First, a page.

The bigger issue for traders was that NSE closed its clearing corporation, NSE Clearing Ltd (NCL) too. Consequently, 90% of the brokers, who clear their trades through NCL could not place orders on BSE.
As we mentioned, it was precisely to prevent this from happening that market regulator Securities Exchange Board of India (SEBI) had put in place a system of interoperability among the two clearing companies in November 2018. It had said that this was being done “for efficient allocation of capital for the market participants as well as provide better execution of trades.” (Read: NSE Shut for Trading: What Happened to Interoperability?)
BSE has complained to SEBI saying that it was “anti-competitive and unethical on part of NSCCL to stop its operations to preserve NSE monopoly and hold the market to ransom.”
On Thursday, SEBI issued a further release that says its framework of interoperability "facilitated market participants to continue their transactions at other stock exchanges, thereby allowing them to seamlessly trade or square off their existing positions."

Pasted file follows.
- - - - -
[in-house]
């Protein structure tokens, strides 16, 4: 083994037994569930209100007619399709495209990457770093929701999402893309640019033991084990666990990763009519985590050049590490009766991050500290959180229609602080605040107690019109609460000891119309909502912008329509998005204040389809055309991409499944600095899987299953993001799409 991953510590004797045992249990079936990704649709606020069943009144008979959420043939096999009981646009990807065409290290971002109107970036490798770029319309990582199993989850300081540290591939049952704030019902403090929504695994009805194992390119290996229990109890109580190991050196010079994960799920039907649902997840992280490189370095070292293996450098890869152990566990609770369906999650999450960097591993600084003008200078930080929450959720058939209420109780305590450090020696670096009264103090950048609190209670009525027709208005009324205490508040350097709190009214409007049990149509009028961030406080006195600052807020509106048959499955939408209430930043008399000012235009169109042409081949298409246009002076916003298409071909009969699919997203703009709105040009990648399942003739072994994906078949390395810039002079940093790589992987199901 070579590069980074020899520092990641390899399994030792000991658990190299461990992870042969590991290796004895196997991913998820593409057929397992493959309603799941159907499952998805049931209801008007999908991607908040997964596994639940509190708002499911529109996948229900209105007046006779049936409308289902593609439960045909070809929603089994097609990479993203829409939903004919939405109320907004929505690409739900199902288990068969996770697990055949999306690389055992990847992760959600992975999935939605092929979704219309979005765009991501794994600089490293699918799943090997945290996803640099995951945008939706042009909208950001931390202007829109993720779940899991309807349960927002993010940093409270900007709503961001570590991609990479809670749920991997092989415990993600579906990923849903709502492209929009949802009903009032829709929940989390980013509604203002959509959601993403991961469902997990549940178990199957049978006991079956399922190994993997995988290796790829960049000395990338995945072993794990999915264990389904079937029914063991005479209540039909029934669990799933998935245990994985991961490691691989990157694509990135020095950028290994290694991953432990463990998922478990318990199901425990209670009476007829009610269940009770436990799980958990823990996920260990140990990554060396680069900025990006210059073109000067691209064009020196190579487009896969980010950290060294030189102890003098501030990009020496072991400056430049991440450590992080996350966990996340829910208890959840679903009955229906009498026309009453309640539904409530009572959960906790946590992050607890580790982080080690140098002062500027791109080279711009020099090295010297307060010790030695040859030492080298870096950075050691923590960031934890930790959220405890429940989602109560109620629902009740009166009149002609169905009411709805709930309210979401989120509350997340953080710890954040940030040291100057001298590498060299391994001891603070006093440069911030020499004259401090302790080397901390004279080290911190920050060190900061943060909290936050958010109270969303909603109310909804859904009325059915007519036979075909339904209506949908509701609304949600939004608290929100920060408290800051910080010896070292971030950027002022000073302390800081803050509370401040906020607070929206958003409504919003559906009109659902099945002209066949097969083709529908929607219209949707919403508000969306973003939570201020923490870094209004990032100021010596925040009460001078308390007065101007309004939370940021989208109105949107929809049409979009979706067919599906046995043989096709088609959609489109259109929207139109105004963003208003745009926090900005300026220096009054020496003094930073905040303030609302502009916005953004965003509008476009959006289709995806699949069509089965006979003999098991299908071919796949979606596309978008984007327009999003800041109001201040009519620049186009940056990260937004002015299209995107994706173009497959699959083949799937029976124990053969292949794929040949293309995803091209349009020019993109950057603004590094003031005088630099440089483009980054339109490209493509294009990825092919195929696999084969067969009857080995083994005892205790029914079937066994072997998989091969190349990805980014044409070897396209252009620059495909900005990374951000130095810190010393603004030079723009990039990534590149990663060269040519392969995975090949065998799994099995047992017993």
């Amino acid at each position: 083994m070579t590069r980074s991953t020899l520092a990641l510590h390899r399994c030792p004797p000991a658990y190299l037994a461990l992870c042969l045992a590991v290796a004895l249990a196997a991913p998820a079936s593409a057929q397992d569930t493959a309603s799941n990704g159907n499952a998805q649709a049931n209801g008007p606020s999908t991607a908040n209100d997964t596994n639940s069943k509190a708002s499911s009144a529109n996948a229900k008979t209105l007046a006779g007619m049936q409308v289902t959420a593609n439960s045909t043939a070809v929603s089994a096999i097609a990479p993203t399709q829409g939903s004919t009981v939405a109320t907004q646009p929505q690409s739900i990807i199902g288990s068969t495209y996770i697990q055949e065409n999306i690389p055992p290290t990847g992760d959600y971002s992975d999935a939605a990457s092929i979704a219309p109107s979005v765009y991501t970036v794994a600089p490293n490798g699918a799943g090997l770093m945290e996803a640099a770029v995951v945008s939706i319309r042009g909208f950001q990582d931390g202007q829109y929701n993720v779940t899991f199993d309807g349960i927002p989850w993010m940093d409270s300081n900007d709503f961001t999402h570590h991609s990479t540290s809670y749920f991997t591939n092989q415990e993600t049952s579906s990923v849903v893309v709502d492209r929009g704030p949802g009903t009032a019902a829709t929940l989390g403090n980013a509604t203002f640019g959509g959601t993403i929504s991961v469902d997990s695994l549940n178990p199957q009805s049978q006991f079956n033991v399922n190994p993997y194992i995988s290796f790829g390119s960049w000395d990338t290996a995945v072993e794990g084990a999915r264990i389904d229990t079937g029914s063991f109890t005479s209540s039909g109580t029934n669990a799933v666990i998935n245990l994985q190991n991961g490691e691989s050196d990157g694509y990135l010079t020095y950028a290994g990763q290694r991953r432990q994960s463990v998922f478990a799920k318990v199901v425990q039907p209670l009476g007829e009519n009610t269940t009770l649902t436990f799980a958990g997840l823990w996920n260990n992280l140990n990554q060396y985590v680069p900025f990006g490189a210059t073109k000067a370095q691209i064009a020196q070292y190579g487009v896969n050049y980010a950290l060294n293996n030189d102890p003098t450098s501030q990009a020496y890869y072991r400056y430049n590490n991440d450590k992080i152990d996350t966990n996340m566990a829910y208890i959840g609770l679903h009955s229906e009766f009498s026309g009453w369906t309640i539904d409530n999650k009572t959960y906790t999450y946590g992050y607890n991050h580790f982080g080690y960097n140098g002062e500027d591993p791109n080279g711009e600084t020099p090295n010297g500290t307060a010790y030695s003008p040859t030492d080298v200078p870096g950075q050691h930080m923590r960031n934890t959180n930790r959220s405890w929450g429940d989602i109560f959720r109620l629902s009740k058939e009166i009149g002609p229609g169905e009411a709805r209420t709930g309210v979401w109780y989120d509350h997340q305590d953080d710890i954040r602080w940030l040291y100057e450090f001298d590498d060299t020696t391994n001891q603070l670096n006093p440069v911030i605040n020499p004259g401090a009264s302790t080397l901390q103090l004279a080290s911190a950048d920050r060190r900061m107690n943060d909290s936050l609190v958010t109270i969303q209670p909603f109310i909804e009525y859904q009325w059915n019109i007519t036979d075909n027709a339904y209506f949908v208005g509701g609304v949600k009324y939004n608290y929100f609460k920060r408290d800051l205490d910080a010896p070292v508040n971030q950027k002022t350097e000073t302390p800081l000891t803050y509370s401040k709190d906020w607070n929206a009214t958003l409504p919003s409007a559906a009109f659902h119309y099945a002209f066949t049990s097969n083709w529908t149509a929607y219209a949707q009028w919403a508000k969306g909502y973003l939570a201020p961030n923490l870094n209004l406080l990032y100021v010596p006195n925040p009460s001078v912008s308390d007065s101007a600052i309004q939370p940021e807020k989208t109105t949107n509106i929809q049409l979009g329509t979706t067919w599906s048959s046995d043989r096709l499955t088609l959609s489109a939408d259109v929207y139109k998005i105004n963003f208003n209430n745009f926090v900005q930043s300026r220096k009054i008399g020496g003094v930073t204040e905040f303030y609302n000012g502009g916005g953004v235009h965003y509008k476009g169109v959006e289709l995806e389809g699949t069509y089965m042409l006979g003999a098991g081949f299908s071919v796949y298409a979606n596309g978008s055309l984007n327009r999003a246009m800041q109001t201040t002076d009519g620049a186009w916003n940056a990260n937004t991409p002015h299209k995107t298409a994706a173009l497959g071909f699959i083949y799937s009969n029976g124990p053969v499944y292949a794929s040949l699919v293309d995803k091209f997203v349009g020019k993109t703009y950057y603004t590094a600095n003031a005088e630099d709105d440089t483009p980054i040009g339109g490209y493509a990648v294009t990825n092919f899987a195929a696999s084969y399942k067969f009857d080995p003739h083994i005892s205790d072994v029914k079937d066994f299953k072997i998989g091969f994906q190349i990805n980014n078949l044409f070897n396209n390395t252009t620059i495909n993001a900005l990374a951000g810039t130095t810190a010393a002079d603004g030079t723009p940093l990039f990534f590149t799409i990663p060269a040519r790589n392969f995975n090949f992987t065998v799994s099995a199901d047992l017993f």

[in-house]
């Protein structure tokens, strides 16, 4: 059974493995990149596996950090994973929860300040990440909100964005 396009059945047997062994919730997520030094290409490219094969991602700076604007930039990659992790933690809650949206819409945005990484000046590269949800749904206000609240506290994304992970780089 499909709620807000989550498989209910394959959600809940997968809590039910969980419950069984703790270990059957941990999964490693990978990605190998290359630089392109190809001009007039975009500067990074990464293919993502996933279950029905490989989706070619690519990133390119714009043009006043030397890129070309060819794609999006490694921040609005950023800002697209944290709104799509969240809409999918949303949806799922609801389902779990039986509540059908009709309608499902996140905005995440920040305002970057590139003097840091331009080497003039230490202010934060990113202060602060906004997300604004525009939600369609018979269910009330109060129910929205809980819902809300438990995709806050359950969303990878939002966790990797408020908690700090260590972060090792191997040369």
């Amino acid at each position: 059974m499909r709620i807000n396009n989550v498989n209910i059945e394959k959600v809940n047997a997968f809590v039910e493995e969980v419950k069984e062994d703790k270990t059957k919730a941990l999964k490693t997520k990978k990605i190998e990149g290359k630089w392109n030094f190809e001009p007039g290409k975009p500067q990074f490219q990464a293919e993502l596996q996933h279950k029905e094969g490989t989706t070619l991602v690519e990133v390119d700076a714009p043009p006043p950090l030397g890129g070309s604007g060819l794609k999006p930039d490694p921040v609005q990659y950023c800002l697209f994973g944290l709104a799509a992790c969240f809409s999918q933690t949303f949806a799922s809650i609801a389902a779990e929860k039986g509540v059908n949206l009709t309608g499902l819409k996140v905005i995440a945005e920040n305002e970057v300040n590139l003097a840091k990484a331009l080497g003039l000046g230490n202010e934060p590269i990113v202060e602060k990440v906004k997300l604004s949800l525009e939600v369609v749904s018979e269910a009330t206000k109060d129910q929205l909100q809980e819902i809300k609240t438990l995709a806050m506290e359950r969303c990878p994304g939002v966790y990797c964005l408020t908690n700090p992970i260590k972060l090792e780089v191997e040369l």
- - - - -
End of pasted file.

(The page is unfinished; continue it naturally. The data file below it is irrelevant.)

"The same is evident from the fact that the trading turnover at BSE in equity segment jumped to Rs40,600 crore on 24th February as compared to an average daily trading turnover of about Rs5,200 crore during the previous 30 days," SEBI says.
But there is a difference of opinion on whether the interoperability worked.
Recognising the importance of business continuity, SEBI has asked market infrastructure institutions (MIIs) to carry out live trading from disaster recovery site for two consecutive days every six months apart from conducting quarterly disaster recovery drills.
|1||July 10, 2017||A major technical glitch in NSE in the early morning trade compelled the exchange to abruptly shut down its operation||https://www.indiainfoline.com |
|2||May 24, 2018||Malfunction at NOW lead to thousands of orders placed by hundreds of brokers repeated by the system a number of times and in some cases, hundreds of times resulting into unintended trades for brokers/clients||https://www.moneycontrol.com |
|3||August 30, 2019||NSE has been unable to upload end-of-day data on futures and options contracts on its website for over a month now||http://www.cogencis.com |
|4||September 23, 2019||NSE hit by 2 glitches on the same day||https://www.moneycontrol.com|
|5||Nov 19, 2019||Brokers write to NSE, complain of losses after ‘technical glitch’; bourse blames vendor||https://www.moneycontrol.com|
|6||February 3, 2020||Retail stock market players were hit by another tech glitch at the National Stock Exchange (NSE)||https://www.thehindubusinessline.com |
|7||February 12, 2020||Marred by tech glitch, NSE halts migration to new brokers’ platform||https://www.thehindubusinessline.com |
|8||June 4, 2020||Traders left in lurch as technical glitch strikes NSE again||https://economictimes.indiatimes.com|
|9||July 24, 2020||2 ETF prices jump up to 6,553% in NSE tech glitch; all trades cancelled||https://economictimes.indiatimes.com|